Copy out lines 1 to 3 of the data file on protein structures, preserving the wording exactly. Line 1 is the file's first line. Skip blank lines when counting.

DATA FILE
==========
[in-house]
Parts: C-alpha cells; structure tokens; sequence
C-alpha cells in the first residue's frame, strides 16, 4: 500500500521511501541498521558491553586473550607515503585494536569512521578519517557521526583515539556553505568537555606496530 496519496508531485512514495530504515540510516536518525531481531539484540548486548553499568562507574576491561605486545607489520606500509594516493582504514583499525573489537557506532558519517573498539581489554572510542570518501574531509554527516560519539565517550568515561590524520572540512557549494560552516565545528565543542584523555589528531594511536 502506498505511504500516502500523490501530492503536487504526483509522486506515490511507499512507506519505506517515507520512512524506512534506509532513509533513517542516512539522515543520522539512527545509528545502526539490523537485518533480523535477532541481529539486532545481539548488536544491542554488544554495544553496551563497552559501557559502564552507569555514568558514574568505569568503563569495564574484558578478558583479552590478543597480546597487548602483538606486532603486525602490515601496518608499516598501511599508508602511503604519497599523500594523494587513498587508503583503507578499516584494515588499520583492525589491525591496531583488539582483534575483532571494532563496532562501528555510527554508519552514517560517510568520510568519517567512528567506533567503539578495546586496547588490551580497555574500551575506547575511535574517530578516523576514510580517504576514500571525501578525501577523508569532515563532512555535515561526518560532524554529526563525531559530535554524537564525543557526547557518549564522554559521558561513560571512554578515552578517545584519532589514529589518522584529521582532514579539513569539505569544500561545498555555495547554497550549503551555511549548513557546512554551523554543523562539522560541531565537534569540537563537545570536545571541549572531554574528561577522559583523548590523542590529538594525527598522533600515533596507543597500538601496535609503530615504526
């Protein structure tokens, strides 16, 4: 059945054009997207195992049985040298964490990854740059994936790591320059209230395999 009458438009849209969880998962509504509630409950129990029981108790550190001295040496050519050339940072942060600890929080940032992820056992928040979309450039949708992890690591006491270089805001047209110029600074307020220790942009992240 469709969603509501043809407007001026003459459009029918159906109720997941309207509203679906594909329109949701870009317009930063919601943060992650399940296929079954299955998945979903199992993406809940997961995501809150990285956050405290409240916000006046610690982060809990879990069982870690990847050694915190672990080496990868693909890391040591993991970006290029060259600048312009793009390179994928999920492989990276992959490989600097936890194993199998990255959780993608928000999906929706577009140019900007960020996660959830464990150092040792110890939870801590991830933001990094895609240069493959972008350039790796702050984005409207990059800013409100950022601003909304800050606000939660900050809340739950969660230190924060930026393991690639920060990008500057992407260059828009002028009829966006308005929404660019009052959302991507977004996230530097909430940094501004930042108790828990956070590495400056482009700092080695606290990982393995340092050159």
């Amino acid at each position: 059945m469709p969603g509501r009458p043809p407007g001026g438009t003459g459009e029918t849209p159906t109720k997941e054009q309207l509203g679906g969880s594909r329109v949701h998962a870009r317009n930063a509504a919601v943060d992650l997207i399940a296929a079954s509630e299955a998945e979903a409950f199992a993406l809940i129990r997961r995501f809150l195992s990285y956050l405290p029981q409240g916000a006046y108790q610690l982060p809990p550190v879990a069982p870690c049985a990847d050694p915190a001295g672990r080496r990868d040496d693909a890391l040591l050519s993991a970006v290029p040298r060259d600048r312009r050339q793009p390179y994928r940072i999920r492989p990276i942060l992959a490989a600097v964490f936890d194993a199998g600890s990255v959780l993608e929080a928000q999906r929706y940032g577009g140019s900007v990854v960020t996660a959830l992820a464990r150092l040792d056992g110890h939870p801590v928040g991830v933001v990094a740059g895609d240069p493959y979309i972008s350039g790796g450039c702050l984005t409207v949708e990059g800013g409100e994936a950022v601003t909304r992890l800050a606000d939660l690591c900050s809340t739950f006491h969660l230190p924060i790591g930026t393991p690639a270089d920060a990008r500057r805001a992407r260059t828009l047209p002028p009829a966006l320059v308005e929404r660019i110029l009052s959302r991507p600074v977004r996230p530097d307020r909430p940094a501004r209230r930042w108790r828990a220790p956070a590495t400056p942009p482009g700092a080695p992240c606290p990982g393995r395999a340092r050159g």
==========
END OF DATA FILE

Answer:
[in-house]
Parts: C-alpha cells; structure tokens; sequence
C-alpha cells in the first residue's frame, strides 16, 4: 500500500521511501541498521558491553586473550607515503585494536569512521578519517557521526583515539556553505568537555606496530 496519496508531485512514495530504515540510516536518525531481531539484540548486548553499568562507574576491561605486545607489520606500509594516493582504514583499525573489537557506532558519517573498539581489554572510542570518501574531509554527516560519539565517550568515561590524520572540512557549494560552516565545528565543542584523555589528531594511536 502506498505511504500516502500523490501530492503536487504526483509522486506515490511507499512507506519505506517515507520512512524506512534506509532513509533513517542516512539522515543520522539512527545509528545502526539490523537485518533480523535477532541481529539486532545481539548488536544491542554488544554495544553496551563497552559501557559502564552507569555514568558514574568505569568503563569495564574484558578478558583479552590478543597480546597487548602483538606486532603486525602490515601496518608499516598501511599508508602511503604519497599523500594523494587513498587508503583503507578499516584494515588499520583492525589491525591496531583488539582483534575483532571494532563496532562501528555510527554508519552514517560517510568520510568519517567512528567506533567503539578495546586496547588490551580497555574500551575506547575511535574517530578516523576514510580517504576514500571525501578525501577523508569532515563532512555535515561526518560532524554529526563525531559530535554524537564525543557526547557518549564522554559521558561513560571512554578515552578517545584519532589514529589518522584529521582532514579539513569539505569544500561545498555555495547554497550549503551555511549548513557546512554551523554543523562539522560541531565537534569540537563537545570536545571541549572531554574528561577522559583523548590523542590529538594525527598522533600515533596507543597500538601496535609503530615504526